Family’s pediatric urology fund relaunches a legacy cut short
When Leo Fung, M.D., died in 2005, his family and colleagues were stunned. As chief of urology at what’s now University of Minnesota Amplatz Children’s Hospital, Fung was widely considered to be a rising star in the field of pediatric urology. But when stomach pains began plaguing him, doctors discovered that he had angiosarcoma, a rare and highly invasive cancer. Five months later, the successful doctor was dead, leaving behind a wife and three children. He was 42 years old.
“There was such an outpouring of love and support for Leo,” recalls his brother, Richard Fung, a Los Angeles-based attorney. “We wanted to do something to cherish his memory but also to honor all his colleagues and patients who’d donated to his memorial fund.”
Still reeling from their grief over Fung’s abrupt illness and death, the family decided to use the fund to establish a lectureship that would bring in top pediatric urologists to share information with the entire pediatrics department. Seven years later, that lectureship is going strong.
But the Fungs wanted to do more. Prompted by their parents, Shiu-Lam and Sydney Fung—who live in Hong Kong, where they’d raised their children—Richard and his sister, Claire Fisher, M.D., chose to make a larger gift.
With their hearts and their funds committed, the Fung family then faced a bigger decision: what, specifically, would be the best way to ensure that Leo Fung’s legacy would live on in Minnesota? Richard Fung was both surprised and gratified when his brother’s successor, Aseem Shukla, M.D. (now at Children’s Hospital of Philadelphia), reached out to learn as much as he could about Leo.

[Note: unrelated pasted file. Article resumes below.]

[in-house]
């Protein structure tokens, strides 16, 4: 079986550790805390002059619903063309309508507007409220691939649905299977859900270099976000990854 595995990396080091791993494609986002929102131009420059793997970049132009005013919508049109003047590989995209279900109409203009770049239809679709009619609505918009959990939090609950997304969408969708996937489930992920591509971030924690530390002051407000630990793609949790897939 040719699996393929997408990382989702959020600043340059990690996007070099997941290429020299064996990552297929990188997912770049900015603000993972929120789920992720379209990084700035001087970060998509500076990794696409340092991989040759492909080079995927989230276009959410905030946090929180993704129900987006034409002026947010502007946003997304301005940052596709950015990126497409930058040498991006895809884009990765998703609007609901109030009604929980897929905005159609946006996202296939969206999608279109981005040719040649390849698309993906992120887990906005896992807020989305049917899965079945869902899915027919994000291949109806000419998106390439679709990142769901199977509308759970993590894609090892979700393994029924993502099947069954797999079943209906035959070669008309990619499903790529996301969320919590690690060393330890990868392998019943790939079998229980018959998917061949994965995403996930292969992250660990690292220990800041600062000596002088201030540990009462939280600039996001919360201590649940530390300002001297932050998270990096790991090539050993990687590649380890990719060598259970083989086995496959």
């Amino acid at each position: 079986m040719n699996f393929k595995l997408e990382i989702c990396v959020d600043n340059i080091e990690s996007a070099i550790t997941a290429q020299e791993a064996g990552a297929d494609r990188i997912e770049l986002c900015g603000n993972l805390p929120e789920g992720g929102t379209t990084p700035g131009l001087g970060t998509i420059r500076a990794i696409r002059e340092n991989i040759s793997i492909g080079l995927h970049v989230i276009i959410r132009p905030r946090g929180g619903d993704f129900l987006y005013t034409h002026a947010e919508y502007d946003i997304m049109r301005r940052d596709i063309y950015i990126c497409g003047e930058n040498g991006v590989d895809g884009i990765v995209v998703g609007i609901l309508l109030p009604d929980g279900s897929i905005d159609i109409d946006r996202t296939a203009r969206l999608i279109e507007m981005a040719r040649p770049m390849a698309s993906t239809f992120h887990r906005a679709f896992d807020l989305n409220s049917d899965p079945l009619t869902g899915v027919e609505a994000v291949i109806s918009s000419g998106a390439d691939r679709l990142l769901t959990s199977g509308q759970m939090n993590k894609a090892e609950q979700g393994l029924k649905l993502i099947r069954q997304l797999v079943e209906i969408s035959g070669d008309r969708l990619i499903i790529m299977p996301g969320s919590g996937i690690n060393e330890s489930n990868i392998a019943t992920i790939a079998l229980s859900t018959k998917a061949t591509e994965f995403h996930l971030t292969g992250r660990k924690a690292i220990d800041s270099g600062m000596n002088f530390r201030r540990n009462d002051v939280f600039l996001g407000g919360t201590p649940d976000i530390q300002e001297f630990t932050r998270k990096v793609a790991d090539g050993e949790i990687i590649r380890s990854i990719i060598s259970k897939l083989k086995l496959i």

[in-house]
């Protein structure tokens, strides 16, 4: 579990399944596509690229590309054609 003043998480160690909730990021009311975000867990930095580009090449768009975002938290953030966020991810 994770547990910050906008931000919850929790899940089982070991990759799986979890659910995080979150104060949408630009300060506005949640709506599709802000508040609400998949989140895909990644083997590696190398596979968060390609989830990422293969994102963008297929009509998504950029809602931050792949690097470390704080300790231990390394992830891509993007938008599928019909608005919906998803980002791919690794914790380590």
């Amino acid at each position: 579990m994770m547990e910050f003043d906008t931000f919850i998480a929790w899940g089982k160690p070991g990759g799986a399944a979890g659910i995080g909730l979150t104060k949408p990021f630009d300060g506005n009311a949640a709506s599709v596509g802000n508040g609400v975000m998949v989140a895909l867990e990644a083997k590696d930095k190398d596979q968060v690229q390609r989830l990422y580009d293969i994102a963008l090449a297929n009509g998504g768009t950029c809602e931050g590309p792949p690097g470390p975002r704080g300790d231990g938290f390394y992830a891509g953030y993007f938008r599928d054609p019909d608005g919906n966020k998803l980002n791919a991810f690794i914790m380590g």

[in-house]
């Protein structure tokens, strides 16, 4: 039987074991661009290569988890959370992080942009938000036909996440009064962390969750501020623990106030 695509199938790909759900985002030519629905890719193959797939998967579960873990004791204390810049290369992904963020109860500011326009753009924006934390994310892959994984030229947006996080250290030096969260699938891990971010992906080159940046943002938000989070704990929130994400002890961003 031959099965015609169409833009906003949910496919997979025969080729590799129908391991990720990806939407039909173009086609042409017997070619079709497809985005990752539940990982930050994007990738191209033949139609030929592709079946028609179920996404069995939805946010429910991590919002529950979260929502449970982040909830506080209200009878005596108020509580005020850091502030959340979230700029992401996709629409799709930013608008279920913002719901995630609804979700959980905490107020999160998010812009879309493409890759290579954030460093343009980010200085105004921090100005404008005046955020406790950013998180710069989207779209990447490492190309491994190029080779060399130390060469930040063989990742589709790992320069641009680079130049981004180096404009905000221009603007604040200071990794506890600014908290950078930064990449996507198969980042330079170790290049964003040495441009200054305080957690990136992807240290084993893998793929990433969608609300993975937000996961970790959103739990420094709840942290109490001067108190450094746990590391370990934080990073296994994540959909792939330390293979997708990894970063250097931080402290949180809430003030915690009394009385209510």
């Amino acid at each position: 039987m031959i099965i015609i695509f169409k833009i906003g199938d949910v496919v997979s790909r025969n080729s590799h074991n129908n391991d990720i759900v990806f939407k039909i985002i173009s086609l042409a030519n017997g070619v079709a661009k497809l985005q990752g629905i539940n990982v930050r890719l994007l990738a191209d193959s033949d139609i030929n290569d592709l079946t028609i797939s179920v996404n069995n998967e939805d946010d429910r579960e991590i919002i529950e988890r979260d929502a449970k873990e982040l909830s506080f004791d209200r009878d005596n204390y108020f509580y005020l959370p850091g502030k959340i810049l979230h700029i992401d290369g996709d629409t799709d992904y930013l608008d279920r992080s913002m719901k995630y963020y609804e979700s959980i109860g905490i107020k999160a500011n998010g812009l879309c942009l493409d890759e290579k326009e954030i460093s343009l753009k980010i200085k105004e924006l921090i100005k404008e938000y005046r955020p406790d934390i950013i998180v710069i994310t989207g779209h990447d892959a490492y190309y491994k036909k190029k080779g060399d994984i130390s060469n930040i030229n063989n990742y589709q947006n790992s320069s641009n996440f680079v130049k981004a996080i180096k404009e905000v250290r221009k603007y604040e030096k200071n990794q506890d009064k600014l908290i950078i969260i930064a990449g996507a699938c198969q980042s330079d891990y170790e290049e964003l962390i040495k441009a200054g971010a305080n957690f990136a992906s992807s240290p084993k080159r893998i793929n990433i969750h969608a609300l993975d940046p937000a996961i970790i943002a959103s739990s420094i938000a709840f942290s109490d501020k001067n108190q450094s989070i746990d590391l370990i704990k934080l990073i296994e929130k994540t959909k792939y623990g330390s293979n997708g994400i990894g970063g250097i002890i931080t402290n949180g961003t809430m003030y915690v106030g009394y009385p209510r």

“Even though he’d never met Leo,” says Fung, “he came up with several great ideas for programs that I was sure Leo would have embraced.”
One idea stood out: starting an international training program that would bring doctors from less developed countries to Minnesota, where they could see firsthand the work being done by the University’s world-class pediatric urologists. (Leo had been exploring the same idea before his death.) And thus was born the Leo C. T. Fung, M.D., Pediatric Urology Scholars Program.
The $500,000 gift from the Fung family will enable one doctor each year to come to the University to observe, listen, and learn, and then bring that information back to his or her home base.
“It’s important for us to recognize the vision of the Fung family to direct their gift in this way,” says urology department chair Badrinath Konety, M.D., M.B.A. “There is no pediatric urology specialty in many countries. Many kids just die if they are born with certain genetic abnormalities. With this program, we can help significantly elevate urology care for these kids worldwide.”
When the first doctor-scholar arrives later this year, the extended Fung family plans to be on hand for a launch celebration that honors Leo’s accomplishments.
“Of the many places Leo practiced, he seemed most at home at the University of Minnesota,” says his brother. “So we’re happy to help establish a program that dovetails so perfectly with Leo’s passion for education, for sharing knowledge with doctors in parts of the world where children don’t have access to surgeons like Leo. He would have liked that.”
By Barbara Knox
To learn more about advancing the Leo Fung, M.D., Pediatric Urology Scholars Program or other pediatric global health efforts, contact Courtney Billing at 612-626-1931 or email@example.com.